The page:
bio

Defining Digital Dreams

I want my computer to work and work well. The same is true for my websites, personal blogs, applications. When I was younger, and when I had more time to putz around on my computers, there wasn’t a very precise method I’d use to make decisions about what I’d install, how I’d try to use it, or why I’d bother. I’m much more picky today…for a few reasons.

My time is more valuable today than it was when I was in school. Mainly: there’s less of it free to me, so the time I have on the computer, non-work related, is precious. I really wish I had the energy to spend an hour or two per day checking out new stuff online…but sadly, after 10 or more hours in front of a computer screen at work, I’m not too excited to sit behind the warm glow of my netbook. It happens, but I get irritated rather quickly if things aren’t working.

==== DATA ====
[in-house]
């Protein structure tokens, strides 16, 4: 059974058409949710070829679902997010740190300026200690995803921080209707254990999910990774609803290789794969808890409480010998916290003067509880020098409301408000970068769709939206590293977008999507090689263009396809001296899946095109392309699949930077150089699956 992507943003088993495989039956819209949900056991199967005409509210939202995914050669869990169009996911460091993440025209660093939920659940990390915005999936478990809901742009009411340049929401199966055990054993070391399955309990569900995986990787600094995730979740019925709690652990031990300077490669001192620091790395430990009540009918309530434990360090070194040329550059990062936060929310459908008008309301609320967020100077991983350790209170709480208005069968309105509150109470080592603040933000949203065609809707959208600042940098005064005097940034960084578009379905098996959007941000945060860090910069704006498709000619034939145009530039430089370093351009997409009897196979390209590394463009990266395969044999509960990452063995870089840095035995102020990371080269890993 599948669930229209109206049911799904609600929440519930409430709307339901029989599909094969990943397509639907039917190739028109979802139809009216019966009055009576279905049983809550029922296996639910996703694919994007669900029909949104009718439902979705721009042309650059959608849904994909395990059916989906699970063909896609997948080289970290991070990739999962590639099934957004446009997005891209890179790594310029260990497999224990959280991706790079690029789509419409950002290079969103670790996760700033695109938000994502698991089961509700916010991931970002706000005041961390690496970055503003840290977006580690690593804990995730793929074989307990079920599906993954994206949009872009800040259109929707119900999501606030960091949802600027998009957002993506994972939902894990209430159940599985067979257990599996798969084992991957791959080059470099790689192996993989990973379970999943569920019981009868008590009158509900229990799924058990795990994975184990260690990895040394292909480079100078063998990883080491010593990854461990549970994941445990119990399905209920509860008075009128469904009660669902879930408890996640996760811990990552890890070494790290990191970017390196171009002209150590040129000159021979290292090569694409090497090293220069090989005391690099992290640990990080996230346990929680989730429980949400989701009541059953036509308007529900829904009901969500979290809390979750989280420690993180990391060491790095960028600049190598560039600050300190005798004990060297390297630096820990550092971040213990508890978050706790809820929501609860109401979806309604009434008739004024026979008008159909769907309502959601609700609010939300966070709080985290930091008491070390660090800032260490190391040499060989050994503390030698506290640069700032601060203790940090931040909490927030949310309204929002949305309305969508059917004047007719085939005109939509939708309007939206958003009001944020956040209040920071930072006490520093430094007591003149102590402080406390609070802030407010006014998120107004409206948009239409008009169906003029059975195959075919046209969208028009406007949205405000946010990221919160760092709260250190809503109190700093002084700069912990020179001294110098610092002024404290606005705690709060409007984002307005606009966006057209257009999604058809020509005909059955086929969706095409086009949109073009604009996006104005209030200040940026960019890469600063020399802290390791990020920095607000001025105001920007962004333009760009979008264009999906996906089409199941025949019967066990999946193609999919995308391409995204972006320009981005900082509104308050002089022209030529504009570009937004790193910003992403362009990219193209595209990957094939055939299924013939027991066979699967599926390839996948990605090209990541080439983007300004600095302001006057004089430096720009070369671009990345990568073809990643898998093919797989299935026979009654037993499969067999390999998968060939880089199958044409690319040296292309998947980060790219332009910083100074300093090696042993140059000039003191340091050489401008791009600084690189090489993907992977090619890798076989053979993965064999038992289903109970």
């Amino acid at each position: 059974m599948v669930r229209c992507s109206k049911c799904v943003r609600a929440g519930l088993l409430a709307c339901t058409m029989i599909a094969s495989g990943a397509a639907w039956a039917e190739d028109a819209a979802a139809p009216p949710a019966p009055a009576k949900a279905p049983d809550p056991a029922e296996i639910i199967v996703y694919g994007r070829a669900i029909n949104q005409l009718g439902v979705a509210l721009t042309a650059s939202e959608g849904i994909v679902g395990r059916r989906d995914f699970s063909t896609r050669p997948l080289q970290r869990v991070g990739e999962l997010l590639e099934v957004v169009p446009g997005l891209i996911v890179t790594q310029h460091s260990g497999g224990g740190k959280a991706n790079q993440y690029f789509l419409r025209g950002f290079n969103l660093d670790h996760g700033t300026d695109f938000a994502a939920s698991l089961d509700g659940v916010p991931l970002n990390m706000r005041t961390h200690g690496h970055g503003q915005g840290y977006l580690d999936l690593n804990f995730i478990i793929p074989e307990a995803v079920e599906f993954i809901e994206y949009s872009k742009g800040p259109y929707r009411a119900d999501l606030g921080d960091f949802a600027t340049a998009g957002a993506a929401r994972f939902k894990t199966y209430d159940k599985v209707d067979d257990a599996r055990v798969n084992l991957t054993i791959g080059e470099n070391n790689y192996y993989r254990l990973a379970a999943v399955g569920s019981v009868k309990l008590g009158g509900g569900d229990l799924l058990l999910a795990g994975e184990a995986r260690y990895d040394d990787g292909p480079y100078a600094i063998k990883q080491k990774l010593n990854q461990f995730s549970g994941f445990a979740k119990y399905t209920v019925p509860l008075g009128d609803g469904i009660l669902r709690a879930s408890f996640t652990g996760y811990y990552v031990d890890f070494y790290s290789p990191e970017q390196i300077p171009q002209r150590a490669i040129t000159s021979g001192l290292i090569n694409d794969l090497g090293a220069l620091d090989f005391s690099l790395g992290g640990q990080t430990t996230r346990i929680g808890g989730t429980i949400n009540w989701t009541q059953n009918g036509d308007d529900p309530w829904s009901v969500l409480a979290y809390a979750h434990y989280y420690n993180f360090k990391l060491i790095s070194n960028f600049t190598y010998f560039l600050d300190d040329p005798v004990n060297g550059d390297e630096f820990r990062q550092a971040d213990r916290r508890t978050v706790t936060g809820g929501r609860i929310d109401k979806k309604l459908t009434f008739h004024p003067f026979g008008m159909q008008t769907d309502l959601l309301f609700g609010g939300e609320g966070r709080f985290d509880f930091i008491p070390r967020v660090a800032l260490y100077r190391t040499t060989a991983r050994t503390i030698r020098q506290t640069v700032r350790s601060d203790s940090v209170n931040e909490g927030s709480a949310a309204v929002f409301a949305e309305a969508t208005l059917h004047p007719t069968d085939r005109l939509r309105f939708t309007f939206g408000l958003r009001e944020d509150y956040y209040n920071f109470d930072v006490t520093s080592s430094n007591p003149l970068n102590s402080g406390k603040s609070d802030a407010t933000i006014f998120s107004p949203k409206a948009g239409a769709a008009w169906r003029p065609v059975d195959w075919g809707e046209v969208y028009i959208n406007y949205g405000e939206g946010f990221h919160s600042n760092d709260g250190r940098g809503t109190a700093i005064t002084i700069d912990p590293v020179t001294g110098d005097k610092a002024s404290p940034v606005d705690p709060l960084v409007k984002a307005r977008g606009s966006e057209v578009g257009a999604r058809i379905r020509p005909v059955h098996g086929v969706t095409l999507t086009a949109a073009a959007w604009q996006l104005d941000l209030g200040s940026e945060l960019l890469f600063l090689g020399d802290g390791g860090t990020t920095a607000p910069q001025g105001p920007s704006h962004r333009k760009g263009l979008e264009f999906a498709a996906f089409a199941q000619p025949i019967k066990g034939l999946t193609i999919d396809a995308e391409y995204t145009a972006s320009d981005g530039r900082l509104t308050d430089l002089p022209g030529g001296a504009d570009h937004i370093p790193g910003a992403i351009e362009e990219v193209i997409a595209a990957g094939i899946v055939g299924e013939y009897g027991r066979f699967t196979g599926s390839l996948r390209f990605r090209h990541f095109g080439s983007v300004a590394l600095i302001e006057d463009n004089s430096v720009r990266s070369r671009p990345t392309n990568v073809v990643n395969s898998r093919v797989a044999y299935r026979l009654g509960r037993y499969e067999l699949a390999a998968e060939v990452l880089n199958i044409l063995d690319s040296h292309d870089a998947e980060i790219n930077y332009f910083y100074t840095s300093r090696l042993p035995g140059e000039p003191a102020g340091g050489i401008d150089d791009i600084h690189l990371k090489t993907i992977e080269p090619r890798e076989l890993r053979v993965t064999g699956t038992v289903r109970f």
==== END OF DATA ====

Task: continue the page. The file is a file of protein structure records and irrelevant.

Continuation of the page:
I’ve grown wary of things that might screw up my system. One of my first such experiences was installing a desktop mod that was going to replace the explorer.exe application in XP (not to be confused with Internet Explorer…I mean the core windows experience: Taskbar, system tray, start menu, etc). I installed this alternative UI, which crippled my machine. It took hours to get it back in action. Obviously this is an extreme case since it was an aggressive change to core functionality, but even benign applications carry a dark side to them…it’s tough to know how much they’ll impact a machine. I stay much more careful than I did before.